Journey to the sea has a rocky start

Journey to the sea has a rocky start

Eager for a change of scenery, Kris Kaufman left Ohio after high school to study environmental sciences in the Rocky Mountains.  Serendipity knocked in her sophomore year at the University of Colorado. A summer abroad diving Australia’s Great Barrier Reef immersed her in a new passion – oceanography. Two years later, Kris departed Boulder to assess seagrasses in Florida’s largest open-water estuary, Tampa Bay.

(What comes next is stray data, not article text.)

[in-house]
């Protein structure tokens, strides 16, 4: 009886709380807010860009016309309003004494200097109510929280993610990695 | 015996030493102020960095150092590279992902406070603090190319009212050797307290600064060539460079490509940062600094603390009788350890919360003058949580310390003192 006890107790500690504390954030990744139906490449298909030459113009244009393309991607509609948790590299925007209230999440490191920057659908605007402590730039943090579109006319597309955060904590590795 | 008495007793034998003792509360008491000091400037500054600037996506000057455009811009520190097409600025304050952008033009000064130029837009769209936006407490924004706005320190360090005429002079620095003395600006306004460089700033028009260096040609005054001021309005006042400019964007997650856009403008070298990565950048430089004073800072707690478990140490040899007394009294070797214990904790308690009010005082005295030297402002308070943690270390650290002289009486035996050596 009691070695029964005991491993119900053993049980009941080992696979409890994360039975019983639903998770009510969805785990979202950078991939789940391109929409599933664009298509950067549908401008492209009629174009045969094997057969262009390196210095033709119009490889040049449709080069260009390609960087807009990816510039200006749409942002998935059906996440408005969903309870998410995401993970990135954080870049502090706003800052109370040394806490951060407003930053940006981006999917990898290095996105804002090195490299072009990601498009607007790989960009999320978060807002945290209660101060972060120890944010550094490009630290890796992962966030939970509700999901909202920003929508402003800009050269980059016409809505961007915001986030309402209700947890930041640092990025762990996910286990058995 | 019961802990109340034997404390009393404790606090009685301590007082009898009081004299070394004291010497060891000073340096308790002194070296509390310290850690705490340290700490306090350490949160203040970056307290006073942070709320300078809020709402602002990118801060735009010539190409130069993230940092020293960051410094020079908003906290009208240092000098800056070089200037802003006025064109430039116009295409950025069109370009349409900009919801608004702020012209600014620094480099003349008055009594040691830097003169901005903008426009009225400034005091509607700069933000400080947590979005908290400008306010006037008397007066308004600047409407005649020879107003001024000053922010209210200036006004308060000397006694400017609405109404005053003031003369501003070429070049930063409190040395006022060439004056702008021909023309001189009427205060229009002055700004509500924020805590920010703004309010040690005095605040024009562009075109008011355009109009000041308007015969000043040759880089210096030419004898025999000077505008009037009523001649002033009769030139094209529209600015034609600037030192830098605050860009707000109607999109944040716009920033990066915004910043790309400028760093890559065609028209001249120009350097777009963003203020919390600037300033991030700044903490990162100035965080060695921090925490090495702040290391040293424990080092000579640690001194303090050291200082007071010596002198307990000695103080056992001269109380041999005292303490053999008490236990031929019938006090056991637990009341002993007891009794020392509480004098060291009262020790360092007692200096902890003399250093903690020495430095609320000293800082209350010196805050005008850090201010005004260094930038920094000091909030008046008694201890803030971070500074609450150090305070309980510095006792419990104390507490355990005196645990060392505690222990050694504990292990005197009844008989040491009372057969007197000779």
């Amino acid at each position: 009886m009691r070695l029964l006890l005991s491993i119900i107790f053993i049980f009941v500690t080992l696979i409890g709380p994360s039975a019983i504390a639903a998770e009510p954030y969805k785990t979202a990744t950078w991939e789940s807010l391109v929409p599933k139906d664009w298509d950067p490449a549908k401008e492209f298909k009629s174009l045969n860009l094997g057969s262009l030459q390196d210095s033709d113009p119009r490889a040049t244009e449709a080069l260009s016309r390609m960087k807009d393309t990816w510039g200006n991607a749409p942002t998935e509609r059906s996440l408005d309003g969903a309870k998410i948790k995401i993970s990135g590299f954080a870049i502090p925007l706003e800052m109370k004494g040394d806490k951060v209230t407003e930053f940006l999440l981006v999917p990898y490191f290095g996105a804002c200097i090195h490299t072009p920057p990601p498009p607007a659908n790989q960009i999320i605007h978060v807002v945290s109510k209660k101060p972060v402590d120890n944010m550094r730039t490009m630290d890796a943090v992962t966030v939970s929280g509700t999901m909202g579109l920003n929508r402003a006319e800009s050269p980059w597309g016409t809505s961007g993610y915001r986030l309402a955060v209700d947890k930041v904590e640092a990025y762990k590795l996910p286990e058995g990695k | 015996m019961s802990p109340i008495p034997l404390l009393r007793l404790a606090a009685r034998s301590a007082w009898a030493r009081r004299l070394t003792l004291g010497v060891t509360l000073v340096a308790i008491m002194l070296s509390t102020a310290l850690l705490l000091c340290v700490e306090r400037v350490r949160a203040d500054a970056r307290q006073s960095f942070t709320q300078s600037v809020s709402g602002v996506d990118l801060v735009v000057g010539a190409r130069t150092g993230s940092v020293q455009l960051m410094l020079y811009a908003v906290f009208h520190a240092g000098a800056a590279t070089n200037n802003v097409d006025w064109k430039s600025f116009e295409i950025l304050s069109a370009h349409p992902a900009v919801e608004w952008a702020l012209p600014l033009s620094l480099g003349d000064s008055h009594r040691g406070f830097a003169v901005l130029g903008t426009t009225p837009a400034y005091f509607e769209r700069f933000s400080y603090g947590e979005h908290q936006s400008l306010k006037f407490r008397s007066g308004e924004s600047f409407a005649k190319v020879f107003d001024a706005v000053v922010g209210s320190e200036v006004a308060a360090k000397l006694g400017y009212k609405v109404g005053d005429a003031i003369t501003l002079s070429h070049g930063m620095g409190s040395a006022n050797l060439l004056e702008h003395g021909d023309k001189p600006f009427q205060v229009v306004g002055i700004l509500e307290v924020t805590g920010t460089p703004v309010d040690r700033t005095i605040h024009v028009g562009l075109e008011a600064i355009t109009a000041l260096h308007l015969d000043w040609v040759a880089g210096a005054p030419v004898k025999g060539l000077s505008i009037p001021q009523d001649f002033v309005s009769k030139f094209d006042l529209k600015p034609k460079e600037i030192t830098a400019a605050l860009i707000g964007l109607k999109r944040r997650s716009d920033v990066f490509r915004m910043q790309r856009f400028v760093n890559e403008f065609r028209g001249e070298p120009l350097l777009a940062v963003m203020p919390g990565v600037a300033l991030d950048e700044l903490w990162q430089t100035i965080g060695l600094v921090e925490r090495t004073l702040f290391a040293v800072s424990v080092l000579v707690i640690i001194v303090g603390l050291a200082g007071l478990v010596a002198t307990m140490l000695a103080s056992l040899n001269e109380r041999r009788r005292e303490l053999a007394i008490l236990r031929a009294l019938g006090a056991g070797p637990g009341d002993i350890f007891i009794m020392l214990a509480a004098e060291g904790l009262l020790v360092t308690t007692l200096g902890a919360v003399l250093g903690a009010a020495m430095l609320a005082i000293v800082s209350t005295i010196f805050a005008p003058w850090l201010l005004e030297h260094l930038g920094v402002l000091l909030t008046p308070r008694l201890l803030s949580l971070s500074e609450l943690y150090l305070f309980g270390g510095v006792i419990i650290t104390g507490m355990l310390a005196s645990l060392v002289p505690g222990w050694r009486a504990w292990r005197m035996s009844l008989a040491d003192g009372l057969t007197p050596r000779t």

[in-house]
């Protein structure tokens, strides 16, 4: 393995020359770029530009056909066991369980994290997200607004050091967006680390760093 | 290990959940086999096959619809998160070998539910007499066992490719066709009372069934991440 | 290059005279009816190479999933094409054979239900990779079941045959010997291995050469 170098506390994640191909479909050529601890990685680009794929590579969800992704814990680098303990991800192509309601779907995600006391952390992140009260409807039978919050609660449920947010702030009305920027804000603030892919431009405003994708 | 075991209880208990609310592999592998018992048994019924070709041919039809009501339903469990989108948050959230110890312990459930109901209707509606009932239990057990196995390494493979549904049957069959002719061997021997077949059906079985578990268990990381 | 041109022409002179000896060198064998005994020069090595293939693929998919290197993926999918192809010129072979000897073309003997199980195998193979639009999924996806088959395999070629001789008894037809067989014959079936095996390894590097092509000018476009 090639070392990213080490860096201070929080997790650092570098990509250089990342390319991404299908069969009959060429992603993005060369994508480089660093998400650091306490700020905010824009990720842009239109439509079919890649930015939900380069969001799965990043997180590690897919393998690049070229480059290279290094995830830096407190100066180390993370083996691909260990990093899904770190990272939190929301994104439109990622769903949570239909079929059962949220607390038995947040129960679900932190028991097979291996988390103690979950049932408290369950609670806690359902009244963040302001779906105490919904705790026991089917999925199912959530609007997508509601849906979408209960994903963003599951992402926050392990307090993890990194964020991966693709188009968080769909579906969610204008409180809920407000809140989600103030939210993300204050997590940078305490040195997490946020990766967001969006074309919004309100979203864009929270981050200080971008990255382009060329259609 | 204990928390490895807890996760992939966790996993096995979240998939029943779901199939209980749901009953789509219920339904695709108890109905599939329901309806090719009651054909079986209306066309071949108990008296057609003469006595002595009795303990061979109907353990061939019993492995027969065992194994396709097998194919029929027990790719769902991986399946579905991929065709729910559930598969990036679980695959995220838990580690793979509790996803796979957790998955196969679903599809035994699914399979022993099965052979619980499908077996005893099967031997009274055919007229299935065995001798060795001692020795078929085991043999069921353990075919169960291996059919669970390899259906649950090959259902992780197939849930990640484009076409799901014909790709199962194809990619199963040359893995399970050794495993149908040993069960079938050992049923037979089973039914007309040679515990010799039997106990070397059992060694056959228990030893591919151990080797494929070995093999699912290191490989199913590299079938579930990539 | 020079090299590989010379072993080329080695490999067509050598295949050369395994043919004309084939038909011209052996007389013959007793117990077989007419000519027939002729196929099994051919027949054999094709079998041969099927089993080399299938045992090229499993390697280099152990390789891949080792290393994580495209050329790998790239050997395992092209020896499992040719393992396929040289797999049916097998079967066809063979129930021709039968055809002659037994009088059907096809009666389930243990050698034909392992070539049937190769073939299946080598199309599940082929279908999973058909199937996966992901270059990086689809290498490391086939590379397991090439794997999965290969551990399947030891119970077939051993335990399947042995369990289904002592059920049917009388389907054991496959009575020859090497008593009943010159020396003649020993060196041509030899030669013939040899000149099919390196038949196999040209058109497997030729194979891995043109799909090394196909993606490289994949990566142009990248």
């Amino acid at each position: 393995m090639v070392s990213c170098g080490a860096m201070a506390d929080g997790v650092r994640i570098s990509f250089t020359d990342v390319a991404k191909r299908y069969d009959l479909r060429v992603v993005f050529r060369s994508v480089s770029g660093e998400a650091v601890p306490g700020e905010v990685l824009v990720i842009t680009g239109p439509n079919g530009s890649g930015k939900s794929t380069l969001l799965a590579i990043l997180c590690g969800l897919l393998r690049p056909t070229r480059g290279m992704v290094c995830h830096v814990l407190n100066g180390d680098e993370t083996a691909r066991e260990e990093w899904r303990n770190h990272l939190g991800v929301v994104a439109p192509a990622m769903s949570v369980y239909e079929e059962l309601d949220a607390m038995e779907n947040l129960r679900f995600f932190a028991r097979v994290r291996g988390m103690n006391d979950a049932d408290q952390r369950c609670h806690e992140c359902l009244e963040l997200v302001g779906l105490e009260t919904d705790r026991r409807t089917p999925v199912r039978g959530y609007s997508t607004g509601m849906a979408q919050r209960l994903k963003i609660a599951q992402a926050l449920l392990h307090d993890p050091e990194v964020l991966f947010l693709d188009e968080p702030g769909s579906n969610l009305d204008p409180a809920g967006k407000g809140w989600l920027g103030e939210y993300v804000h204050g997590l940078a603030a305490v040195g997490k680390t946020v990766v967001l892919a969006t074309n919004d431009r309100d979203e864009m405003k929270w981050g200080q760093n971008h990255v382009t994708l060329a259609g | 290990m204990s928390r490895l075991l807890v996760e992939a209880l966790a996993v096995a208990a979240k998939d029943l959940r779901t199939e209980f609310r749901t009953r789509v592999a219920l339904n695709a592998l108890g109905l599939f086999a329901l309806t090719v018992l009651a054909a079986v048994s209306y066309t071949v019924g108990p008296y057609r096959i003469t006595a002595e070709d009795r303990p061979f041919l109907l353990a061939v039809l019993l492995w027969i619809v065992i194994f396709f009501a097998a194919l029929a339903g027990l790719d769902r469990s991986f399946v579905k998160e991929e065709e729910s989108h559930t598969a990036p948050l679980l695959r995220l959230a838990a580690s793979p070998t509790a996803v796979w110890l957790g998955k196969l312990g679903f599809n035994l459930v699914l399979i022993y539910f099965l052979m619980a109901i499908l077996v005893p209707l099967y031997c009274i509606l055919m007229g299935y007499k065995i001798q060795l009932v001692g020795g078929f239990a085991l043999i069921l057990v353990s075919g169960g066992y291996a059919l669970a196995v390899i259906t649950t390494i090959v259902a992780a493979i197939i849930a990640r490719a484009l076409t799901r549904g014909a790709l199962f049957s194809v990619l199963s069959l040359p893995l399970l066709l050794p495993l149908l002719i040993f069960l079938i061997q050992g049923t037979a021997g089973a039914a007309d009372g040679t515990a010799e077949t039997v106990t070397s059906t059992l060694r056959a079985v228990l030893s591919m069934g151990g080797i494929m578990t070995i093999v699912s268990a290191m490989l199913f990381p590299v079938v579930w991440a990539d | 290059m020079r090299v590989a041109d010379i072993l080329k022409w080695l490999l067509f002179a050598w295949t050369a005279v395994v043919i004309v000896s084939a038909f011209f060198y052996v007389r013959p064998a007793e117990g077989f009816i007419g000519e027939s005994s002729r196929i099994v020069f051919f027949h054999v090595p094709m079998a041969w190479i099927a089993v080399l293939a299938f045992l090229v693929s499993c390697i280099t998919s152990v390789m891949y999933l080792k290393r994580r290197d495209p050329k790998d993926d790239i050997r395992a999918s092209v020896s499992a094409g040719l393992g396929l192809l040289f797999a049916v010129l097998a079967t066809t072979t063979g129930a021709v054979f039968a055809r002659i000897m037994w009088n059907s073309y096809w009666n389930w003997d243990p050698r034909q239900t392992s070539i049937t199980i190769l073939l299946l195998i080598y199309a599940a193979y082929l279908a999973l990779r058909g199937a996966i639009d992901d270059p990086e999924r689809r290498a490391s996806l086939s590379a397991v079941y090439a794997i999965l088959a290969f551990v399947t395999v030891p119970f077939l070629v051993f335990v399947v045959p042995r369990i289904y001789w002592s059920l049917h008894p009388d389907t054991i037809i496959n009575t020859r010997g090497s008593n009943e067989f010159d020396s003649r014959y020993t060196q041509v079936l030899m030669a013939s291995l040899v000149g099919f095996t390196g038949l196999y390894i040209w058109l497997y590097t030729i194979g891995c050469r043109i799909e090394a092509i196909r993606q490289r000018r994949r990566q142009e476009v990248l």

“I fell in love with the bay, the beauty and the biology of the estuary.”

Seagrasses are an important barometer of the bay’s health because they require clean water to flourish. They’re also nurseries for fish, shrimp, and crabs that hide among the blades and feast on decaying leaves. Kaufman monitors these marine meadows from the sky and in the water for the Southwest Florida Water Management District, coordinating aerial surveys of the bay every two years using remote sensing and GIS mapping. “Imagine sending a fancy digital camera up in a plane and being able to see down to the bottom of the bay from 10,000 feet.”

Did you know? Improving water quality allows sunlight to reach the bay bottom and fosters the natural recovery of seagrasses.

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